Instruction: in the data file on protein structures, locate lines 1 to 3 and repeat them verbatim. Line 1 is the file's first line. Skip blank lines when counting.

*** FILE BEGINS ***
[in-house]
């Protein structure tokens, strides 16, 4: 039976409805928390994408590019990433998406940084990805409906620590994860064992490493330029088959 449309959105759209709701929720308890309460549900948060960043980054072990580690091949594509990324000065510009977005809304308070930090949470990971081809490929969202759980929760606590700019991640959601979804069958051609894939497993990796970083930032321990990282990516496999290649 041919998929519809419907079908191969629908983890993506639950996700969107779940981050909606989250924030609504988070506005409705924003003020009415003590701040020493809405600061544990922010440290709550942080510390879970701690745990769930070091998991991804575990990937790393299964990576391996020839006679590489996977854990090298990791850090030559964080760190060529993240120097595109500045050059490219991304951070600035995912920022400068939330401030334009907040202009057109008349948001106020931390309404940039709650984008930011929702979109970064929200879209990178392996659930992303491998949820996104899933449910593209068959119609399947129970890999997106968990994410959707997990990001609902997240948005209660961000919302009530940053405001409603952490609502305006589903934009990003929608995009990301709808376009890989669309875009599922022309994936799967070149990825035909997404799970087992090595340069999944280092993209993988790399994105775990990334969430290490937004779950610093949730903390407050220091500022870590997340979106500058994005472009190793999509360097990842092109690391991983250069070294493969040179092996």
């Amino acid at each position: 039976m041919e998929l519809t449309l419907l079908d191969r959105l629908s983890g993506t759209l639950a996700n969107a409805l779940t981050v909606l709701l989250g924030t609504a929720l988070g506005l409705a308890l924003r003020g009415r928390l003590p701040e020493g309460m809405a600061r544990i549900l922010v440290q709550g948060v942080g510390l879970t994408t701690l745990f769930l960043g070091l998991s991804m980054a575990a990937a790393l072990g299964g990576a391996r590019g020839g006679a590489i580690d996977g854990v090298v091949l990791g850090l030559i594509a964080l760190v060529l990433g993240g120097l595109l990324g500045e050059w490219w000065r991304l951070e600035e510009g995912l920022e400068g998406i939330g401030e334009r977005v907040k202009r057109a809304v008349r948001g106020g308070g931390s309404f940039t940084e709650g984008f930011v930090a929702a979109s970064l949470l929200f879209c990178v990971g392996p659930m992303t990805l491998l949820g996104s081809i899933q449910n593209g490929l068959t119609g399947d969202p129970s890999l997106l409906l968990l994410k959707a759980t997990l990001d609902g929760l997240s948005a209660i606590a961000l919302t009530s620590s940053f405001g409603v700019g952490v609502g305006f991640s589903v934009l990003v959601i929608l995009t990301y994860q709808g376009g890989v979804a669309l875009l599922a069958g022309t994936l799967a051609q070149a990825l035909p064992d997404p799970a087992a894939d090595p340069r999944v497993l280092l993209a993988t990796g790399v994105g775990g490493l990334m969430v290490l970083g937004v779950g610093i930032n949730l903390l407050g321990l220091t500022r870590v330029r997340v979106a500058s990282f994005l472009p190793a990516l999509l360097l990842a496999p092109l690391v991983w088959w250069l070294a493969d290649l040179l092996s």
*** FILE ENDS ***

[in-house]
């Protein structure tokens, strides 16, 4: 039976409805928390994408590019990433998406940084990805409906620590994860064992490493330029088959 449309959105759209709701929720308890309460549900948060960043980054072990580690091949594509990324000065510009977005809304308070930090949470990971081809490929969202759980929760606590700019991640959601979804069958051609894939497993990796970083930032321990990282990516496999290649 041919998929519809419907079908191969629908983890993506639950996700969107779940981050909606989250924030609504988070506005409705924003003020009415003590701040020493809405600061544990922010440290709550942080510390879970701690745990769930070091998991991804575990990937790393299964990576391996020839006679590489996977854990090298990791850090030559964080760190060529993240120097595109500045050059490219991304951070600035995912920022400068939330401030334009907040202009057109008349948001106020931390309404940039709650984008930011929702979109970064929200879209990178392996659930992303491998949820996104899933449910593209068959119609399947129970890999997106968990994410959707997990990001609902997240948005209660961000919302009530940053405001409603952490609502305006589903934009990003929608995009990301709808376009890989669309875009599922022309994936799967070149990825035909997404799970087992090595340069999944280092993209993988790399994105775990990334969430290490937004779950610093949730903390407050220091500022870590997340979106500058994005472009190793999509360097990842092109690391991983250069070294493969040179092996």
């Amino acid at each position: 039976m041919e998929l519809t449309l419907l079908d191969r959105l629908s983890g993506t759209l639950a996700n969107a409805l779940t981050v909606l709701l989250g924030t609504a929720l988070g506005l409705a308890l924003r003020g009415r928390l003590p701040e020493g309460m809405a600061r544990i549900l922010v440290q709550g948060v942080g510390l879970t994408t701690l745990f769930l960043g070091l998991s991804m980054a575990a990937a790393l072990g299964g990576a391996r590019g020839g006679a590489i580690d996977g854990v090298v091949l990791g850090l030559i594509a964080l760190v060529l990433g993240g120097l595109l990324g500045e050059w490219w000065r991304l951070e600035e510009g995912l920022e400068g998406i939330g401030e334009r977005v907040k202009r057109a809304v008349r948001g106020g308070g931390s309404f940039t940084e709650g984008f930011v930090a929702a979109s970064l949470l929200f879209c990178v990971g392996p659930m992303t990805l491998l949820g996104s081809i899933q449910n593209g490929l068959t119609g399947d969202p129970s890999l997106l409906l968990l994410k959707a759980t997990l990001d609902g929760l997240s948005a209660i606590a961000l919302t009530s620590s940053f405001g409603v700019g952490v609502g305006f991640s589903v934009l990003v959601i929608l995009t990301y994860q709808g376009g890989v979804a669309l875009l599922a069958g022309t994936l799967a051609q070149a990825l035909p064992d997404p799970a087992a894939d090595p340069r999944v497993l280092l993209a993988t990796g790399v994105g775990g490493l990334m969430v290490l970083g937004v779950g610093i930032n949730l903390l407050g321990l220091t500022r870590v330029r997340v979106a500058s990282f994005l472009p190793a990516l999509l360097l990842a496999p092109l690391v991983w088959w250069l070294a493969d290649l040179l092996s």